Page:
Mass. Community Banks Extend Small Business Lending Despite Economy

Download Audio
An Edgartown National Bank branch on Martha's Vineyard (flickr/camflan)
An Edgartown National Bank branch on Martha's Vineyard (flickr/camflan)

If you've been hearing about how banks aren't lending nowadays, don't tell that to Jim Gavin, the chief lending officer of Peoples Federal Savings Bank, which is currently building a new branch in West Newton.

"This is about 3,000 square feet," Gavin says as he surveys a half dozen workers install skylights and a second entrance with room for an ATM. He says his Brighton-based community bank is expanding because business is expanding.

"Commercial clients of ours are looking for equipment," Gavin says. "Trucks, cranes. Because they feel as though there’s an opportunity for them to buy a crane at a lower rate than they could have got a couple of years ago."

Peoples Federal has written several million dollars in small business loans in the last three months, and the community bank is not alone.

A new report out Tuesday reveals that small business lending by community banks in Massachusetts increased both during the recession, and afterward.

The report, commissioned by the Massachusetts Bankers Association, shows strong loan expansion at a time when the economy was paltry: a 5.3 percent increase in 2008 and a 6.7 percent increase in 2009.

Association President Dan Forte explains that apparent conundrum this way: Most of the growth in small business lending at community banks came at the expense of others.

"They picked up 95 percent of the loans that were lost at the out-of-state commercial lenders and the larger national banks that are here in Massachusetts," Forte says.

Community banks say that's a reflection of being more local and providing better service, but Brian Gottlob chalks it up to something else. He's from PolEcon Research in New Hampshire, and he's the one who analyzed lending records and wrote the report.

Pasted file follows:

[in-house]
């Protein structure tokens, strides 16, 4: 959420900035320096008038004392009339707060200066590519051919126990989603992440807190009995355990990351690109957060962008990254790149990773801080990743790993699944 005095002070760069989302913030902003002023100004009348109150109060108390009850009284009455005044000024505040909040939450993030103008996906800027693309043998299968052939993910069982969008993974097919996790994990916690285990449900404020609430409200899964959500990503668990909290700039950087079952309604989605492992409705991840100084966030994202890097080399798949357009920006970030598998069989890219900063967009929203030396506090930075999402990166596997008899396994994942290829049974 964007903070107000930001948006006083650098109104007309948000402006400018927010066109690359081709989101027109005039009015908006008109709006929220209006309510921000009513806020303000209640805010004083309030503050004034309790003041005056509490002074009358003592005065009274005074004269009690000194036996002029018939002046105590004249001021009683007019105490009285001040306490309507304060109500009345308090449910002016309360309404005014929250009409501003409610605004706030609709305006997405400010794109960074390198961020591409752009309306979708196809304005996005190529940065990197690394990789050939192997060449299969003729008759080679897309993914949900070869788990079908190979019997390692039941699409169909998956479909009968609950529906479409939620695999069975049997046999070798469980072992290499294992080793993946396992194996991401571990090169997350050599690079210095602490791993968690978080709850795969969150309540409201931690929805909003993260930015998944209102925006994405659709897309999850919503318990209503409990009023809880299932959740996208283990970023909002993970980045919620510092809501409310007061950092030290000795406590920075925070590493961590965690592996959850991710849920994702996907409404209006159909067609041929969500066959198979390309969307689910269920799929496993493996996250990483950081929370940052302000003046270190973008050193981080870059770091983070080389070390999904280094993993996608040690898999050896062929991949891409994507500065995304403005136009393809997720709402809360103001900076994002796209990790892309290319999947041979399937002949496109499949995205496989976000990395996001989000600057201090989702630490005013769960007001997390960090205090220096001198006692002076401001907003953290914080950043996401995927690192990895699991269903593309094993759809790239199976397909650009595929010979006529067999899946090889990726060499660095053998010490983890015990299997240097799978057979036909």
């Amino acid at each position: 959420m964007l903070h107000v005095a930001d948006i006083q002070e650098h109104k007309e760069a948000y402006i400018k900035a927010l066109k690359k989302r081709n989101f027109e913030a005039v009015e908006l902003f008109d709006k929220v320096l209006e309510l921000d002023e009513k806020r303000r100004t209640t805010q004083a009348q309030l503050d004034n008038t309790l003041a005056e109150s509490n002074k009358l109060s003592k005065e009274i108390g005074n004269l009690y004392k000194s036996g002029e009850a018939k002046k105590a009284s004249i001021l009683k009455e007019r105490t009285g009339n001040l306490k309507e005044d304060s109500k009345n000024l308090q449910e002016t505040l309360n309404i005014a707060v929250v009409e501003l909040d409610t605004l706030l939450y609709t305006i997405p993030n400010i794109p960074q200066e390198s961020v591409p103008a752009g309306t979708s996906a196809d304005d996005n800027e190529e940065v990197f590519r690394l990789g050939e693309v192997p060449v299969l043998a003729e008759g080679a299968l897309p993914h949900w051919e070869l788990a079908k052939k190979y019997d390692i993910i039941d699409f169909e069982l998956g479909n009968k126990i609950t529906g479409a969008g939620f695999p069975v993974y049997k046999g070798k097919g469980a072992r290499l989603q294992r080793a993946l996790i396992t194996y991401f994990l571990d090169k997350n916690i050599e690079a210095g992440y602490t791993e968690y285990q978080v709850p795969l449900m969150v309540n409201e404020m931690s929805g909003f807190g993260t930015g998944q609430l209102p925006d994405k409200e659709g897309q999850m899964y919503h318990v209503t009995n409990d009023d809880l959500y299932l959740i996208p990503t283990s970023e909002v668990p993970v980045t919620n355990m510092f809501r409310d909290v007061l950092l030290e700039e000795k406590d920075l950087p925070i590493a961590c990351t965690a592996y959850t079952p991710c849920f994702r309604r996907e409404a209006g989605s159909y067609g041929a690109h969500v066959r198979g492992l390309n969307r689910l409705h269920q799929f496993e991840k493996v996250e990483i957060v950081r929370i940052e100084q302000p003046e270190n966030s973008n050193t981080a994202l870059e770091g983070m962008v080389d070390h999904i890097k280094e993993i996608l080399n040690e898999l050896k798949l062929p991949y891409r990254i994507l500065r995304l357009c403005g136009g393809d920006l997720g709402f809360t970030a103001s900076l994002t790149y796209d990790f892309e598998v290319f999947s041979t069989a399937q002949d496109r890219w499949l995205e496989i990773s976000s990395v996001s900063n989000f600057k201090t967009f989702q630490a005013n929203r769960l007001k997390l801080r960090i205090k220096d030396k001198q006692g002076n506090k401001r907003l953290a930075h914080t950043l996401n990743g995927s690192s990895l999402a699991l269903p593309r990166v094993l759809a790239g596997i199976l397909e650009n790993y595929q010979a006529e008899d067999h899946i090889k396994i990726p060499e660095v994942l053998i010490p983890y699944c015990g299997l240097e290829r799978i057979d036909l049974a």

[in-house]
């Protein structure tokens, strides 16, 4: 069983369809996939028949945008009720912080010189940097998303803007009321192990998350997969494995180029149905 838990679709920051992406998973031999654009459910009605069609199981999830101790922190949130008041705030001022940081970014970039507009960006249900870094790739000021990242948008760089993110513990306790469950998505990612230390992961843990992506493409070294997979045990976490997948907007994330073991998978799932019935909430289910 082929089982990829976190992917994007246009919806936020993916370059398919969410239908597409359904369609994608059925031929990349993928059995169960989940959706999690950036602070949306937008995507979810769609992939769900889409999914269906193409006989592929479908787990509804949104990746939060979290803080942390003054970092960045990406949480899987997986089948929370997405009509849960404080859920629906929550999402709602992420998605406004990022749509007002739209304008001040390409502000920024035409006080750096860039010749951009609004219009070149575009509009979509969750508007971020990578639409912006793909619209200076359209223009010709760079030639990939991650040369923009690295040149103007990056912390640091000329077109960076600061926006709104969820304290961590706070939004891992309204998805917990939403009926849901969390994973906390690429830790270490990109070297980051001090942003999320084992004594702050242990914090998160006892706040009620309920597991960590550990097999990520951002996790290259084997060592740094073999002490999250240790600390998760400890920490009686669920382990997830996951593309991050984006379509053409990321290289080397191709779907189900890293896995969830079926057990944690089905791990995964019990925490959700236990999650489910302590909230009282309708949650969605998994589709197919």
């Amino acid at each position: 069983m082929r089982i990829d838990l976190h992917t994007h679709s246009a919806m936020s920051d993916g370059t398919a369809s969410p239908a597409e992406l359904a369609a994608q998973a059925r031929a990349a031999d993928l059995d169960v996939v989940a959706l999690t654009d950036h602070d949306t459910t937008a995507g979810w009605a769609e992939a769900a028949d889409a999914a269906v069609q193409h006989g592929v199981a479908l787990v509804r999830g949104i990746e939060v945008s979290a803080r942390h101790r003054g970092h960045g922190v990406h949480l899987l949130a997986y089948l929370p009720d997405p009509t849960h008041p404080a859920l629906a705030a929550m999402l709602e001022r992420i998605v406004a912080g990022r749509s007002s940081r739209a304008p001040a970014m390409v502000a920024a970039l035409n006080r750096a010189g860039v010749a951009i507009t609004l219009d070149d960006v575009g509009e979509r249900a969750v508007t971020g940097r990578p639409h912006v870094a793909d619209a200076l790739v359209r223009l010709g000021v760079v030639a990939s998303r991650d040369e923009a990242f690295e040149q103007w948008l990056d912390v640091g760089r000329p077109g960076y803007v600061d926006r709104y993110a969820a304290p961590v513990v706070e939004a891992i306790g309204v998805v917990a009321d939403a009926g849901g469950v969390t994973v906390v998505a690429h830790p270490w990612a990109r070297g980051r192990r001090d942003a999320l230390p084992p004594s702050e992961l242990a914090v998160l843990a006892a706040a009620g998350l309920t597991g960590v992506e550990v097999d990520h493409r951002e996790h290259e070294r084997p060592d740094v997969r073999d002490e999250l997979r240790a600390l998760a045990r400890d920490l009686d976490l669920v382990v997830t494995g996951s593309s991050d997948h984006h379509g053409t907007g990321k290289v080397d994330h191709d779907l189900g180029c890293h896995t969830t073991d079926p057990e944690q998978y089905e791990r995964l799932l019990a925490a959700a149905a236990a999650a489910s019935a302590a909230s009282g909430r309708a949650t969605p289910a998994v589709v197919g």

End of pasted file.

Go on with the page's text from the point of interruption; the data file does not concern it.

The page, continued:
"You know, large national banks have faced some issues that smaller banks haven’t felt," Gottlob says, referring to government scrutiny.

New regulations have made things much more uncertain for big banks, and Gottlob says it’s only natural that they’re scaling back along with demand for business loans. Still, he expects bigger banks to bounce back with more competitive loans to attract those same small business customers again.


"If large banks want to win them back, that’s going to be a great situation for small businesses," Gottlob says.

The report describes the Bay State banking landscape as more competitive than other parts of the country, as evidenced by how community banks helped pick up the slack in small business lending while bigger banks were facing new pressures. Even so, lending to small businesses overall fell during the recession and thereafter, because credit card companies also pulled back their lending.

The report cites enduring gaps in lending today. Very small and new businesses, especially startups or one-person shops, still have a hard time getting any loans at all.

The report did not investigate consumer lending.

-- Here's the report (on Scribd):

This program aired on April 12, 2011.

Headshot of Curt Nickisch

Curt Nickisch Business & Technology Reporter
Curt Nickisch was formerly WBUR's business and technology reporter.



More from WBUR

Listen Live